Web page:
For hunger or for love they bite, or tear, Whilst wretched man is still in arms for fear.
For fear he arms, and is of arms afraid: From fear, to fear, successively betrayed.
Base fear, the source whence his best passions came.
His boasted honour, and his dear-bought fame.
The lust of power, to whom he's such a slave, And for the which alone he dares be brave; To which his various projects are designed, Which makes him generous, affable, and kind.
For which he takes such pains to be thought wise, And screws his actions, in a forced disguise; Leads a most tedious life in misery, Under laborious, mean hypocrisy.
Look to the bottom of his vast design, Wherein man's wisdom, power, and glory join: The good he acts.
the ill he does endure.
'Tis all from fear, to make himself secure.
Merely for safety after fame they thirst, For all men would be cowards if they durst.
And honesty's against all common sense, Men must be knaves, 'tis in their own defence.
Mankind's dishonest: if you think it fair Among known cheats to play upon the square, You'll be undone.
Nor can weak truth your reputation save, The knaves will all agree to call you knave.
Wronged shall he live, insulted o'er, oppressed, Who dares be less a villain than the rest.
Thus sir, you see what human nature craves, Most men are cowards, all men should be knaves; The difference lies, as far as I can see.
Not in the thing itself, but the degree; And all the subject matter of debate Is only, who's a knave of the first rate All this with indignation have I hurled At the pretending part of the proud world, Who, swollen with selfish vanity, devise, False freedoms, holy cheats, and formal lies, Over their fellow slaves to tyrannise.
But if in Court so just a man there be, (In Court, a just man - yet unknown to me) Who does his needful flattery direct Not to oppress and ruin, but protect: Since flattery, which way soever laid, Is still a tax: on that unhappy trade.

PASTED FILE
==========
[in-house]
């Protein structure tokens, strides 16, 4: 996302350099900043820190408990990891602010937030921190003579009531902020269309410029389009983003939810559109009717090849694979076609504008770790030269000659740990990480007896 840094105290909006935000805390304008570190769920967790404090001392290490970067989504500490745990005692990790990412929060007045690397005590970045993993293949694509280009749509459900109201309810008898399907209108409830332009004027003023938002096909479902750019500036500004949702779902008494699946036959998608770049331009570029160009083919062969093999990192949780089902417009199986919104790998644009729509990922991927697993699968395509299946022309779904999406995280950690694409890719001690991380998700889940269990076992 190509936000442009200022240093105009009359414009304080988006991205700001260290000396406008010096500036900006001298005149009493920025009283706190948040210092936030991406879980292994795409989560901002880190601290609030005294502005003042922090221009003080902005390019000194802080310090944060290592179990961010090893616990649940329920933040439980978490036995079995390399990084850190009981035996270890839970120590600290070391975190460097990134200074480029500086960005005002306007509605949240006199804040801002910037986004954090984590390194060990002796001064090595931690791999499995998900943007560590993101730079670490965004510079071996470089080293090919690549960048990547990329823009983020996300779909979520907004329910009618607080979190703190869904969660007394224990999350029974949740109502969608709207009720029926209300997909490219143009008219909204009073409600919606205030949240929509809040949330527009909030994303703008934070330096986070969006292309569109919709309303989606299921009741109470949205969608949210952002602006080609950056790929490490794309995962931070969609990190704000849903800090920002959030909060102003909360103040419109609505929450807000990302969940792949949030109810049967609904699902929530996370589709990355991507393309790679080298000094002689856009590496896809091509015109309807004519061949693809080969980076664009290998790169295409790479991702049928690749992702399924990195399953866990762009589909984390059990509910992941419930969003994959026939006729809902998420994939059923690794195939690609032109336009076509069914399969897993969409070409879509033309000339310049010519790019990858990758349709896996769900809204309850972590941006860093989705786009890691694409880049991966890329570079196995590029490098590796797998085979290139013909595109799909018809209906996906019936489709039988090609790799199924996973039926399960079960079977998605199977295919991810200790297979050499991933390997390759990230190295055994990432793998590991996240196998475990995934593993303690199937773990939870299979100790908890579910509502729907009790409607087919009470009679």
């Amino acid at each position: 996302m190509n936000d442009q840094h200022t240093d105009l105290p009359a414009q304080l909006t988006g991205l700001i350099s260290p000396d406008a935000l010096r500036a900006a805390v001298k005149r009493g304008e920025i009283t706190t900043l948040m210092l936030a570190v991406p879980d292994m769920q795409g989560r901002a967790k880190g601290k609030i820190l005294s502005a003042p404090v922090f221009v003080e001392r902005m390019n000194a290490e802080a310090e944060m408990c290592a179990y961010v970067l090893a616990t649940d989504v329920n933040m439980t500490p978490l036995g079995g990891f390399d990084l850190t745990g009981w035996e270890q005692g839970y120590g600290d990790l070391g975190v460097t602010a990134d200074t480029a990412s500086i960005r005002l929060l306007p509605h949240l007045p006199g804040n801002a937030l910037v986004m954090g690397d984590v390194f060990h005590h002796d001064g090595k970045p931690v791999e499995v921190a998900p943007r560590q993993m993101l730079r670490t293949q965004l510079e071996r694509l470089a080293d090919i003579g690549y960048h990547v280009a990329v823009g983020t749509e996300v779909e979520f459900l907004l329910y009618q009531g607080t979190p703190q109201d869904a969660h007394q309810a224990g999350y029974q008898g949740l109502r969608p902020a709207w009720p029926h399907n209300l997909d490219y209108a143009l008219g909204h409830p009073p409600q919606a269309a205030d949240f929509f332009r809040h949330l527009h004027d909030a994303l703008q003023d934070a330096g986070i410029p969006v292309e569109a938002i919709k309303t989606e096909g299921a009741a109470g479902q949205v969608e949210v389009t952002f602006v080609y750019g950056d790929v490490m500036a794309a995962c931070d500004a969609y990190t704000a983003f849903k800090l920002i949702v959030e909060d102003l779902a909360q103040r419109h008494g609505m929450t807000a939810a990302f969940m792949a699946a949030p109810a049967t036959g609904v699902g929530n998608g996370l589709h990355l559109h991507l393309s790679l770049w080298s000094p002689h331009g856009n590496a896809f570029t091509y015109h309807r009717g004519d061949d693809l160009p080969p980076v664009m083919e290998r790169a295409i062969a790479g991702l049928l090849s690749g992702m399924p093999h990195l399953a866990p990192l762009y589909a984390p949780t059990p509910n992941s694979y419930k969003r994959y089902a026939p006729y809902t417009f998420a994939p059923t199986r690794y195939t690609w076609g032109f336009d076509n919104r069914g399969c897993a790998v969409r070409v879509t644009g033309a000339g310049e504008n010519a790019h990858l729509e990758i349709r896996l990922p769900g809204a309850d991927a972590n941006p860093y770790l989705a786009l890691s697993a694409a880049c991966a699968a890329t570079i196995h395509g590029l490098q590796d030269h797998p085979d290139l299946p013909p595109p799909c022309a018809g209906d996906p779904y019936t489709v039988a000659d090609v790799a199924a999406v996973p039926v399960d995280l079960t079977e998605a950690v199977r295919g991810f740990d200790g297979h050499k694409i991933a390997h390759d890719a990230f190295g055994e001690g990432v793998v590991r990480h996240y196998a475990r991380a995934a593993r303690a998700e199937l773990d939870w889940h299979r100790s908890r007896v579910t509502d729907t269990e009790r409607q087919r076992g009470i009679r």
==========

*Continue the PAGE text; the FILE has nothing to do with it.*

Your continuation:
If so upright a statesman you can find, Whose passions bend to his unbiased mind, Who does his arts and policies apply To raise his country, not his family; Nor while his pride owned avarice withstands, Receives close bribes, from friends corrupted hands.
Is there a churchman who on God relies Whose life, his faith and doctrine justifies Not one blown up, with vain prelatic pride, Who for reproofs of sins does man deride; Whose envious heart makes preaching a pretence With his obstreperous, saucy eloquence, To chide at kings, and rail at men of sense; Who from his pulpit vents more peevlsh lies, More bitter railings, scandals, calumnies, Than at a gossiping are thrown about When the good wives get drunk, and then fall out.
None of that sensual tribe, whose talents lie In avarice, pride, sloth, and gluttony.
Who hunt good livings; but abhor good lives, Whose lust exalted, to that height arrives, They act adultery with their own wives.
And ere a score of years completed be, Can from the loftiest pulpit proudly see, Half a large parish their own progeny.
Nor doting bishop, who would be adored For domineering at the Council board; A greater fop, in business at fourscore, Fonder of serious toys, affected more, Than the gay, glittering fool at twenty proves, With all his noise, his tawdry clothes and loves.
But a meek, humble man, of honest sense, Who preaching peace does practise continence; Whose pious life's a proof he does believe Mysterious truths which no man can conceive.
If upon Earth there dwell such god-like men, I'll here recant my paradox to them, Adores those shrines of virtue, homage pay, And with the rabble world their laws obey.
If such there are, yet grant me this at least, Man differs more from man than man from beast.